2011 Honda Odyssey Long Term Road Test

2011 Honda Odyssey Touring: No Proximity Entry?

September 29, 2011

Odyssey key 2.jpg

Thankfully, I don't have children. I don't have the time or energy for that kind of exercise. But I do have nieces and a nephew who, from time to time, have been in my sole care.

Here's what I remember: Stuff. Lots of stuff. The child itself, some sort of bag with child care stuff and maybe a stroller. Truth be told, I've blocked most of those memories. What I do remember is that trying to find the keys to the car SUCK when you've got an arm full of tiny humans.

And knowing the type of person who buys minivans, it's kind of surprising that Honda doesn't even offer proximity access on the Odyssey. The top-of-the-line Touring Elite gets everything our Odyssey Touring has plus HIDs, blind-spot monitoring, DVD rear entertainment and a premium audio system and a $43,675 base price -- but no proximity access.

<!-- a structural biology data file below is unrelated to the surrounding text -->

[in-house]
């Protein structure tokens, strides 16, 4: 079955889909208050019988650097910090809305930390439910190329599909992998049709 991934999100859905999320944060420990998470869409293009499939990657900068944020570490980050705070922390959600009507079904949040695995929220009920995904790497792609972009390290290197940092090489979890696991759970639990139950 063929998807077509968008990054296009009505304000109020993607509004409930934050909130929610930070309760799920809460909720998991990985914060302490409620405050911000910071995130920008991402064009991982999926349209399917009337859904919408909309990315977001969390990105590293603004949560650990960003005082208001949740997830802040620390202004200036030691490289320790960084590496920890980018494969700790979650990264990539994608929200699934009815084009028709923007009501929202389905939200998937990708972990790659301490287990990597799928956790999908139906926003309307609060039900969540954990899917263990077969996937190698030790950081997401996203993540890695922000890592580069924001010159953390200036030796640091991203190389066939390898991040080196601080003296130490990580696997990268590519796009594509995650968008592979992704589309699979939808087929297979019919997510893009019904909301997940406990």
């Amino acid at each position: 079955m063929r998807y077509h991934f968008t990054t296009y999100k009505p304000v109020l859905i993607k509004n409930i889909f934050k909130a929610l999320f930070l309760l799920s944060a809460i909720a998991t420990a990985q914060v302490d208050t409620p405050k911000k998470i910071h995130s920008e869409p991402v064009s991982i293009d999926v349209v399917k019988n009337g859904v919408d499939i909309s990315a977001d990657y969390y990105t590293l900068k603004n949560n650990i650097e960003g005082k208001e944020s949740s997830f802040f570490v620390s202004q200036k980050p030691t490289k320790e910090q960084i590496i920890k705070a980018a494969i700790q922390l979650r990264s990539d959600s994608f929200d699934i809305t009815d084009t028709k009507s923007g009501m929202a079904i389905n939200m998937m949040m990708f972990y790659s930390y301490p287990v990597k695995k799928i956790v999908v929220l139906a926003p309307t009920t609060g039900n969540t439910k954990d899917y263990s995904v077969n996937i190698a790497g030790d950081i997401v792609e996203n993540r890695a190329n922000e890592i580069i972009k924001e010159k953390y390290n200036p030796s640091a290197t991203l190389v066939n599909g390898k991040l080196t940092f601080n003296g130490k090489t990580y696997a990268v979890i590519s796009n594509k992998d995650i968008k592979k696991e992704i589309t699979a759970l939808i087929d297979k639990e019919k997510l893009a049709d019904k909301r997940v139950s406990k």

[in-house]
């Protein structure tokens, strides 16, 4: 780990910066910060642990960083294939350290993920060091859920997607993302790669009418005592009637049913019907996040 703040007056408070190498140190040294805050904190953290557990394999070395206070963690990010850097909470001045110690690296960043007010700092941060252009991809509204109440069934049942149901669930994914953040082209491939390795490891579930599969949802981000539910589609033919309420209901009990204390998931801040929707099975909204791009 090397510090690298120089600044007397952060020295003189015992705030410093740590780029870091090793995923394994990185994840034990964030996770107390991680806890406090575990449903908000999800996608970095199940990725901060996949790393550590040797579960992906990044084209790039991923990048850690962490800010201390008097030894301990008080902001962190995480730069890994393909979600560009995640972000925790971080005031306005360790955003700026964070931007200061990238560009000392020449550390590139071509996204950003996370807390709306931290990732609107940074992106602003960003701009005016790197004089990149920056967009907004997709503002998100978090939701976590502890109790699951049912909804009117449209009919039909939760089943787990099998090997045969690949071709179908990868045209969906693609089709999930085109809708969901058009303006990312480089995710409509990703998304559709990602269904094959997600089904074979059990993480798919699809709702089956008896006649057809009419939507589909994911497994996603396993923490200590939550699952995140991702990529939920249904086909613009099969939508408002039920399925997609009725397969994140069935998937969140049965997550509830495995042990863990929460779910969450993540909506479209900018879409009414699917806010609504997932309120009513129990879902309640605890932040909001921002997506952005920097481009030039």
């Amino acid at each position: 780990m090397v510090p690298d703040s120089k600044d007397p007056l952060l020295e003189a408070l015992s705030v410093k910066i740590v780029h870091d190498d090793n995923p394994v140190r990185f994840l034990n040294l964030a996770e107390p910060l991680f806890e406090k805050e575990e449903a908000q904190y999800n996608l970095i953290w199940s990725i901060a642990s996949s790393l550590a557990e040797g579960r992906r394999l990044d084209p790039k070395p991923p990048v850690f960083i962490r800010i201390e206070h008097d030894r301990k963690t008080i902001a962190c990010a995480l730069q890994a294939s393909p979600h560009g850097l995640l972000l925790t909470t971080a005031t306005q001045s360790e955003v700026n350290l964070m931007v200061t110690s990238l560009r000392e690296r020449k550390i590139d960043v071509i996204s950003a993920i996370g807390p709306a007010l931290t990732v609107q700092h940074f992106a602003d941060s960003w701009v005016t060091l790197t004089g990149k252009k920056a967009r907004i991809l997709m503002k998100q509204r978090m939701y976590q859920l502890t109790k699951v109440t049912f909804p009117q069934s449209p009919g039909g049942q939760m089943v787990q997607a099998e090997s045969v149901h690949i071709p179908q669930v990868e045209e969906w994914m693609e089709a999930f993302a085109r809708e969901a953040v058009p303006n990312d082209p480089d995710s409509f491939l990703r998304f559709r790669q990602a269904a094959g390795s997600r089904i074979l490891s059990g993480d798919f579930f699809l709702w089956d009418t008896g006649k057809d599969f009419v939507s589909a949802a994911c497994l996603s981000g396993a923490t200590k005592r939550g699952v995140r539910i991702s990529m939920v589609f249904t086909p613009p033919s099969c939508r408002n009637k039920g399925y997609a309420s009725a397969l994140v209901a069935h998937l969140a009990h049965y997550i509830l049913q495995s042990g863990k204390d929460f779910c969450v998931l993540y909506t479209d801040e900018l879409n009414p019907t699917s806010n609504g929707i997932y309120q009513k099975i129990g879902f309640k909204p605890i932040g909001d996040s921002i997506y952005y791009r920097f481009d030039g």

Maybe with some practice you get better at trying to figure out kids + stuff + getting into a car, but even if just for the initial break-in period, a truly keyless (and remoteless) entry seems like a huge benefit.

Now, we know Honda is against options, but consider that BMW, known for expensive options, lists Comfort Access at only $500. $500 on a $40,000 bill is nothing.

Oh, it's also easier for those of us who constantly have our pockets full of random other junk, but that's not the real point here.

Mike Magrath, Features Editor, Edmunds.com @ 12,866 miles

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The Edmunds TCO® estimated monthly insurance payment for a 2011 Honda Odyssey in VA is:

$107 per month*
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